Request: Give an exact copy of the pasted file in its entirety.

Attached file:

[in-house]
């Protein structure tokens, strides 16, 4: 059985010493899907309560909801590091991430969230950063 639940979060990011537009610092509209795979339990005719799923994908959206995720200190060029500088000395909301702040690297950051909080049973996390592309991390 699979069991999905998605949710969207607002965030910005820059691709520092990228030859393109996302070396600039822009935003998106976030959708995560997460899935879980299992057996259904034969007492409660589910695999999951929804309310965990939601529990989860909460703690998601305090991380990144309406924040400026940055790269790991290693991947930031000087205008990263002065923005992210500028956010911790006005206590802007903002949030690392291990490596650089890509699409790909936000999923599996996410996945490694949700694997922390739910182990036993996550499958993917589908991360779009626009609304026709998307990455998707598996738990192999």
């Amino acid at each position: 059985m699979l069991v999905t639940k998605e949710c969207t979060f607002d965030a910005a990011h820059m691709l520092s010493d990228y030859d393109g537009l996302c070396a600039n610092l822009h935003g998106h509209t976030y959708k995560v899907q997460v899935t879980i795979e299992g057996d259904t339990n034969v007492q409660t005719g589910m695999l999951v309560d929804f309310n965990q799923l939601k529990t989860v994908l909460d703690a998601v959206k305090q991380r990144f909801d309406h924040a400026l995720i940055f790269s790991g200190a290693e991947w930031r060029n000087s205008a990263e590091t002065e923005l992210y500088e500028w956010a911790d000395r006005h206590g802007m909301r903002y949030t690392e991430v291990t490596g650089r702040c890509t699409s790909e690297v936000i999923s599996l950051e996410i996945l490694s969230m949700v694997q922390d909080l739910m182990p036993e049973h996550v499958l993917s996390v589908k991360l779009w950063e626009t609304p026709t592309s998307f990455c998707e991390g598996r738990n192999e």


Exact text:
[in-house]
């Protein structure tokens, strides 16, 4: 059985010493899907309560909801590091991430969230950063 639940979060990011537009610092509209795979339990005719799923994908959206995720200190060029500088000395909301702040690297950051909080049973996390592309991390 699979069991999905998605949710969207607002965030910005820059691709520092990228030859393109996302070396600039822009935003998106976030959708995560997460899935879980299992057996259904034969007492409660589910695999999951929804309310965990939601529990989860909460703690998601305090991380990144309406924040400026940055790269790991290693991947930031000087205008990263002065923005992210500028956010911790006005206590802007903002949030690392291990490596650089890509699409790909936000999923599996996410996945490694949700694997922390739910182990036993996550499958993917589908991360779009626009609304026709998307990455998707598996738990192999």
């Amino acid at each position: 059985m699979l069991v999905t639940k998605e949710c969207t979060f607002d965030a910005a990011h820059m691709l520092s010493d990228y030859d393109g537009l996302c070396a600039n610092l822009h935003g998106h509209t976030y959708k995560v899907q997460v899935t879980i795979e299992g057996d259904t339990n034969v007492q409660t005719g589910m695999l999951v309560d929804f309310n965990q799923l939601k529990t989860v994908l909460d703690a998601v959206k305090q991380r990144f909801d309406h924040a400026l995720i940055f790269s790991g200190a290693e991947w930031r060029n000087s205008a990263e590091t002065e923005l992210y500088e500028w956010a911790d000395r006005h206590g802007m909301r903002y949030t690392e991430v291990t490596g650089r702040c890509t699409s790909e690297v936000i999923s599996l950051e996410i996945l490694s969230m949700v694997q922390d909080l739910m182990p036993e049973h996550v499958l993917s996390v589908k991360l779009w950063e626009t609304p026709t592309s998307f990455c998707e991390g598996r738990n192999e």